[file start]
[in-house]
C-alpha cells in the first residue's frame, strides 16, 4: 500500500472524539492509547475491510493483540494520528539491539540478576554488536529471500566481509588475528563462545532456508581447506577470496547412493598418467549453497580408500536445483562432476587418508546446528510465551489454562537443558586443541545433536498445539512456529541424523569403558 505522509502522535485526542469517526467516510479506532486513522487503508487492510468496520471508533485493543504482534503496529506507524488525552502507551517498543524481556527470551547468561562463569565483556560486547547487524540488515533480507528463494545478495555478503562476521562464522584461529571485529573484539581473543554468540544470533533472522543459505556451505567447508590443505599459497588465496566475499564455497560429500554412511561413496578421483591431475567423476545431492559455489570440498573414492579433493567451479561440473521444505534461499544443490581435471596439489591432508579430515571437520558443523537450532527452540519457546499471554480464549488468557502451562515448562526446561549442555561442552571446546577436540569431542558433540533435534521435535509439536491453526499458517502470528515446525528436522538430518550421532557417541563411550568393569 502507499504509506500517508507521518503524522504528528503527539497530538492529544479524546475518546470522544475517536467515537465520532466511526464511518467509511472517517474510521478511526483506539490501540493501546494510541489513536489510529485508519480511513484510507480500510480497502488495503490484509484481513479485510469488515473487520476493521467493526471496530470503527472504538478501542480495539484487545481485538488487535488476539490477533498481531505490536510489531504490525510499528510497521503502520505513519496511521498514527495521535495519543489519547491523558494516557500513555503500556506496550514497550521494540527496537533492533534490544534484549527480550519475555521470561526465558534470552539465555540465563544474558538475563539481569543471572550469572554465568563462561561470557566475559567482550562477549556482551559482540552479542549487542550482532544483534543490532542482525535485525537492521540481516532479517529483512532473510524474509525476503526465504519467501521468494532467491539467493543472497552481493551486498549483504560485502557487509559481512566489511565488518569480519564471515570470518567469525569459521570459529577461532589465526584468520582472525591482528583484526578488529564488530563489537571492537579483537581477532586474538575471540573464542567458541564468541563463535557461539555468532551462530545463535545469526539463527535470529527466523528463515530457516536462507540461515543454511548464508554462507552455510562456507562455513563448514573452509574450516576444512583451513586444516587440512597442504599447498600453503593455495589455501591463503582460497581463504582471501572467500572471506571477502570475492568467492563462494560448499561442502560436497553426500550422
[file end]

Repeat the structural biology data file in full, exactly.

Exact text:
[in-house]
C-alpha cells in the first residue's frame, strides 16, 4: 500500500472524539492509547475491510493483540494520528539491539540478576554488536529471500566481509588475528563462545532456508581447506577470496547412493598418467549453497580408500536445483562432476587418508546446528510465551489454562537443558586443541545433536498445539512456529541424523569403558 505522509502522535485526542469517526467516510479506532486513522487503508487492510468496520471508533485493543504482534503496529506507524488525552502507551517498543524481556527470551547468561562463569565483556560486547547487524540488515533480507528463494545478495555478503562476521562464522584461529571485529573484539581473543554468540544470533533472522543459505556451505567447508590443505599459497588465496566475499564455497560429500554412511561413496578421483591431475567423476545431492559455489570440498573414492579433493567451479561440473521444505534461499544443490581435471596439489591432508579430515571437520558443523537450532527452540519457546499471554480464549488468557502451562515448562526446561549442555561442552571446546577436540569431542558433540533435534521435535509439536491453526499458517502470528515446525528436522538430518550421532557417541563411550568393569 502507499504509506500517508507521518503524522504528528503527539497530538492529544479524546475518546470522544475517536467515537465520532466511526464511518467509511472517517474510521478511526483506539490501540493501546494510541489513536489510529485508519480511513484510507480500510480497502488495503490484509484481513479485510469488515473487520476493521467493526471496530470503527472504538478501542480495539484487545481485538488487535488476539490477533498481531505490536510489531504490525510499528510497521503502520505513519496511521498514527495521535495519543489519547491523558494516557500513555503500556506496550514497550521494540527496537533492533534490544534484549527480550519475555521470561526465558534470552539465555540465563544474558538475563539481569543471572550469572554465568563462561561470557566475559567482550562477549556482551559482540552479542549487542550482532544483534543490532542482525535485525537492521540481516532479517529483512532473510524474509525476503526465504519467501521468494532467491539467493543472497552481493551486498549483504560485502557487509559481512566489511565488518569480519564471515570470518567469525569459521570459529577461532589465526584468520582472525591482528583484526578488529564488530563489537571492537579483537581477532586474538575471540573464542567458541564468541563463535557461539555468532551462530545463535545469526539463527535470529527466523528463515530457516536462507540461515543454511548464508554462507552455510562456507562455513563448514573452509574450516576444512583451513586444516587440512597442504599447498600453503593455495589455501591463503582460497581463504582471501572467500572471506571477502570475492568467492563462494560448499561442502560436497553426500550422